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Description Computerized spreadsheets, such as provided by Microsoft Corporation's Excel software product or Lotus Development Corporation's Lotus 1-2-3, have gained widespread use. Individuals and businesses routinely use computerized spreadsheets for a variety of purposes, such as accounting, finance and investments. Generally, a spreadsheet is made up of rows and columns of individual cells. In Microsoft's Excel, for example, each row is identified by a number and each column is identified by a letter. Thus, “D A user may enter a number or text into an individual cell. In addition, computerized spreadsheets allow users to define mathematical functions or formulas within individual cells. Formulas can refer to other cells. For example, as provided in the Help section of Microsoft Excel, a cell may contain the following formula:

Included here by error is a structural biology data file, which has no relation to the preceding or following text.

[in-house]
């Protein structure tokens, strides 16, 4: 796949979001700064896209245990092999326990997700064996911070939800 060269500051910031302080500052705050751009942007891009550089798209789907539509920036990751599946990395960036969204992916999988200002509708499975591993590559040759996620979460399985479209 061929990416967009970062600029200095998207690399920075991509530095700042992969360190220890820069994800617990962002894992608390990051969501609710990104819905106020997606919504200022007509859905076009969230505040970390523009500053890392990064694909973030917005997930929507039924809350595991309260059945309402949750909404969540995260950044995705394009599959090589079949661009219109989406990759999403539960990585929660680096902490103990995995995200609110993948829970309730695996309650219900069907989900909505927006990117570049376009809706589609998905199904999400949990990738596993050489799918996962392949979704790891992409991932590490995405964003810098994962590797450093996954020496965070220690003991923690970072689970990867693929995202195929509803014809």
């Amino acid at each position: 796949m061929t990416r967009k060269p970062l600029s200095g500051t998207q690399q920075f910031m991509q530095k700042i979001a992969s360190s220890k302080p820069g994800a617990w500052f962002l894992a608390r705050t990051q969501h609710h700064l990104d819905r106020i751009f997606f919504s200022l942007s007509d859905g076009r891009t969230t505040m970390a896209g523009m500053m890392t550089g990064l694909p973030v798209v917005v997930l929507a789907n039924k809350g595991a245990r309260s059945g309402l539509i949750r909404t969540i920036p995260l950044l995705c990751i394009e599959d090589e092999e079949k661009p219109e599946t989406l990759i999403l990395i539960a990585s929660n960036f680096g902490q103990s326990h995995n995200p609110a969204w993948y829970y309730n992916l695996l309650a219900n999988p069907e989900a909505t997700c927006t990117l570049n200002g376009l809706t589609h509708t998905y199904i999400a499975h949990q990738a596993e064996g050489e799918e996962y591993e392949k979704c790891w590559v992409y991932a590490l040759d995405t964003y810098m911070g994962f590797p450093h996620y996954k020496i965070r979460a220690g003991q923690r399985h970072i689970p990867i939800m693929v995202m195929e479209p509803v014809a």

This formula adds the value in cell B For people working in finance, investment, accounting, engineering or the like, computerized spreadsheets are essential tools. Employees of the assignee of the present invention—JP Morgan & Co. Inc.—for example, often use computerized spreadsheets to develop and create financial products which are marketed to potential and existing clients. There are disadvantages and shortcomings that are encountered by such users. These include: the models may not be transferable from one computer to another unless the receiving computer has the same spreadsheet software product, i.e., a spreadsheet model developed using one computerized spreadsheet program may not operate on another spreadsheet program; models cannot be provided to a client or a potential client without exposing the proprietary mathematical logic of the models; computerized spreadsheets may suffer from slow executions; computerized spreadsheets have limited security and version control; computerized spreadsheets may not easily be interfaced with other systems or programs; and the user is limited to the graphical user interface provided by the computerized spreadsheet program when presenting the spreadsheet model to a client/potential client. What is desired, therefore, is a method and system that overcomes the disadvantages and shortcomings described above. More specifically, what is desired is a method and system for generating a structured language model, such as in C or Java code, from a spreadsheet model that overcomes the disadvantages and shortcomings described above. In one embodiment of the present invention, there is provided a method for easily allowing a user of little to no programming language knowledge to convert a computerized spreadsheet model to a structured programming language model, which method includes: receiving, from the user via a computer input device, outputs and inputs of the computerized spreadsheet model desired to be processed for conversion; checking the user entries for errors; if an error is found, then requesting corrected user entry; if no error is found, then identifying all relevant spreadsheet model cells based on the user entries; processing formulas used in the spreadsheet model for parsing; converting the formulas into final form and determining calculation priority order; and generating the structured programming language model. The method of the present invention is carried out by a system including a computer having a user interface, a microprocessor and a storage unit, an input device electronically coupled to the computer, and a software program stored in the storage unit, the software program being programmed to operate the microprocessor for carrying out the steps of the invention. FIG. 1 shows an exemplary spreadsheet model from which a structured programming language model is to be generated; FIG. 2 shows the spreadsheet model of FIG. 1, with the formulas employed in the model disclosed; and FIG. 3 shows a flow chart illustrating the steps for generating a structured programming language model from the spreadsheet model of FIGS. FIG. 1 is an example of a spreadsheet model In the spreadsheet model In addition to the six inputs identified above, the spreadsheet model The exemplary spreadsheet model FIG. 2 shows the spreadsheet model Free CFL values in cells F The outputs in the exemplary spreadsheet model FIG. 3 is a flow chart illustrating the steps of the present invention for generating a structured language model from a spreadsheet model, such as the Excel spreadsheet model If no error is detected, then at step At step To further illustrate the steps of FIG. 3, we will look at the conversion of the exemplary spreadsheet model The user is prompted for the outputs of the spreadsheet he desires and is asked to provide a name for the Java class. As described above with respect to step If no error is detected, then the system places the selected output cells onto a Formula Stack. Such a Stack may look as follows: Formula Stack